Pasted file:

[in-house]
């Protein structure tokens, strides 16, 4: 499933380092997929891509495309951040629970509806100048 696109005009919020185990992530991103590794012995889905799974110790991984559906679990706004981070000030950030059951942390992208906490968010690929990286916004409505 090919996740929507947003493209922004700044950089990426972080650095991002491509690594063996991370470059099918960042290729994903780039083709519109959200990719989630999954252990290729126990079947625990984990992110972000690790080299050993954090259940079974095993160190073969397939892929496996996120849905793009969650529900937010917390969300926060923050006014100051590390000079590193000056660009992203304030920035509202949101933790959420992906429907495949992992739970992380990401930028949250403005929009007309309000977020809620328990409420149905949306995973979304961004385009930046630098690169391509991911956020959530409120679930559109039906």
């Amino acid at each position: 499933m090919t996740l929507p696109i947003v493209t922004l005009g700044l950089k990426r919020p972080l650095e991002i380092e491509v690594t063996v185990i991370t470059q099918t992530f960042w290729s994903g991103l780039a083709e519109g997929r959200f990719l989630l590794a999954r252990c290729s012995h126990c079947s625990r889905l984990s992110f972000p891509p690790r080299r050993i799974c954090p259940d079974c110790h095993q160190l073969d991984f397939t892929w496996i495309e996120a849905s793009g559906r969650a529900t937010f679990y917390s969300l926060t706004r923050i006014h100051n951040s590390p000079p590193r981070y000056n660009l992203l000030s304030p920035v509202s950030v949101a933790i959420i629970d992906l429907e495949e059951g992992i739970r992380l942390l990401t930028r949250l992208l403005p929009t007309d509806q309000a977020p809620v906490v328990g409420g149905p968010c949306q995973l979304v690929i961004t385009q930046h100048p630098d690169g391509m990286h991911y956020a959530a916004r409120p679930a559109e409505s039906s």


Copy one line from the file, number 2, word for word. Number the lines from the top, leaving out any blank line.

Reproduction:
């Protein structure tokens, strides 16, 4: 499933380092997929891509495309951040629970509806100048 696109005009919020185990992530991103590794012995889905799974110790991984559906679990706004981070000030950030059951942390992208906490968010690929990286916004409505 090919996740929507947003493209922004700044950089990426972080650095991002491509690594063996991370470059099918960042290729994903780039083709519109959200990719989630999954252990290729126990079947625990984990992110972000690790080299050993954090259940079974095993160190073969397939892929496996996120849905793009969650529900937010917390969300926060923050006014100051590390000079590193000056660009992203304030920035509202949101933790959420992906429907495949992992739970992380990401930028949250403005929009007309309000977020809620328990409420149905949306995973979304961004385009930046630098690169391509991911956020959530409120679930559109039906």